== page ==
You can also place a wager in the Super Match space too.

When you're satisfied with your bets, click Deal to receive your cards. If you'd like to redo your wagers, choose Clear to start over.

After your cards are dealt, you'll have the following options: switch, hit, stand, double down, and split (w/ a pair).

When you choose switch, the top cards in each hand (second dealt) are swapped. Here's an example:

  • You're dealt 3-9(top) in one hand, and 9-8(top) in another.
  • You choose switch, which makes your new hands 3-8 and 9-9.
  • You can now play both of these hands like normal, or you can switch back before making your first hand action.

After playing out your two hands, you'll have the option to repeat your bet. If you don't want to do this, select the appropriate chip denomination and put your wager in a betting space.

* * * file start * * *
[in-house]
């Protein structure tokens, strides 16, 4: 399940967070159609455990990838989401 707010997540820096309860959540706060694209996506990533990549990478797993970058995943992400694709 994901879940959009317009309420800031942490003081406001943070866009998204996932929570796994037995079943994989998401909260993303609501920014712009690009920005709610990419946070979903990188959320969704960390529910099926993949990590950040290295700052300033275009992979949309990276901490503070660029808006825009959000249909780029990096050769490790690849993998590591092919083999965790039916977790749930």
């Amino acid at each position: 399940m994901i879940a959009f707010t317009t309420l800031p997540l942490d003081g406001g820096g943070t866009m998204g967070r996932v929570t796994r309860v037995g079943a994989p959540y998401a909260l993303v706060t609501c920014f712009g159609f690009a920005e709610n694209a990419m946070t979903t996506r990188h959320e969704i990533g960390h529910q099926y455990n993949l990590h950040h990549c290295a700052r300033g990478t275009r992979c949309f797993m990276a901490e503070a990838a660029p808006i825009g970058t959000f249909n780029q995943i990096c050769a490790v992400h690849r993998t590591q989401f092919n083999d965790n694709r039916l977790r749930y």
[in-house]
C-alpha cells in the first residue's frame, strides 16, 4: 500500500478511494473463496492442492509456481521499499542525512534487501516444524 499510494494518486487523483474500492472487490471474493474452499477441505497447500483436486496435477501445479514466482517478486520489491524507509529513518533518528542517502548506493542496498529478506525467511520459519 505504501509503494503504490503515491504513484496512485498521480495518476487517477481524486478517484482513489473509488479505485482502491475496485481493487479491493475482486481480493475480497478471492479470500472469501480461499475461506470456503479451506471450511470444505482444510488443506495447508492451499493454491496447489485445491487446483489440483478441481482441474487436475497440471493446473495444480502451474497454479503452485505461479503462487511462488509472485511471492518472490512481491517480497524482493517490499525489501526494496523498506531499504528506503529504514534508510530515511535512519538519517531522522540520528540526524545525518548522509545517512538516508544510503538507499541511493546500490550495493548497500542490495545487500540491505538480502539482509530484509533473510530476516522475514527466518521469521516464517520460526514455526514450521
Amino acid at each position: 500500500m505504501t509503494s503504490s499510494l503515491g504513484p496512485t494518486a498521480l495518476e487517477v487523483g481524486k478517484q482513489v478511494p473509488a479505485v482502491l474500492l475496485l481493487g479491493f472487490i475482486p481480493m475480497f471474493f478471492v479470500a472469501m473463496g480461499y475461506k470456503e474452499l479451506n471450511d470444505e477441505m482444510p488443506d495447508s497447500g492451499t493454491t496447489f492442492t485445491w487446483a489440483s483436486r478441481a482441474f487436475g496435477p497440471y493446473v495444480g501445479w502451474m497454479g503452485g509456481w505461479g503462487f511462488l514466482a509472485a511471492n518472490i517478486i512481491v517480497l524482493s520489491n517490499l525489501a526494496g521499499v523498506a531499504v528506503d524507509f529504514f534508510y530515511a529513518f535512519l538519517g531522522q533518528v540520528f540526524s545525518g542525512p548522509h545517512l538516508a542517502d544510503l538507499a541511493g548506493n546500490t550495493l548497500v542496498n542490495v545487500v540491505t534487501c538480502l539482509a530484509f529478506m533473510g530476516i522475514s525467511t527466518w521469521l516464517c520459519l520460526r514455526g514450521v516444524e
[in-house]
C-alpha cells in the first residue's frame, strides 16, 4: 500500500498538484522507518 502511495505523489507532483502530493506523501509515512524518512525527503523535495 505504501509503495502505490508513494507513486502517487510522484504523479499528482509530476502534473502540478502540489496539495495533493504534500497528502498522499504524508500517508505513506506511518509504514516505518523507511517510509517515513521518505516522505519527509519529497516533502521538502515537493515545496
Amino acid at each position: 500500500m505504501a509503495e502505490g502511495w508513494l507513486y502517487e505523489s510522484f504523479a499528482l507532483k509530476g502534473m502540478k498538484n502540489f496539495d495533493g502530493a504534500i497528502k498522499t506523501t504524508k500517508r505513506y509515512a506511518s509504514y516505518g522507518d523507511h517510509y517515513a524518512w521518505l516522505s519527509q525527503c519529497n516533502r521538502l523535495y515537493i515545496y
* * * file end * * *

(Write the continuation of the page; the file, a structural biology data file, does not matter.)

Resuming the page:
Basic Strategy

Blackjack switch presents strategy on two fronts because you not only need to know basic strategy, but also when the best times to switch are.

Basic strategy is different from what's used in most blackjack versions because the dealer pushes on 22. The following guide reflects this and takes into account the other rule nuances:

  • Your total is 5 to 8: always hit.
  • Your total is 9: double down when dealer's up card is 6. Hit when their card is 2 to 5 and 7 to A.
  • Your total is 10: double down when dealer's up card is 2 to 8. Hit when their card is 9 to A.
  • Your total is 11: double down when dealer's up card is 2 to 9. Hit when their card is 10 to A.
  • Your total is 12: hit when dealer's up card is 2 to 4 and 7 to A. Stand when dealer's card is 5 to 6.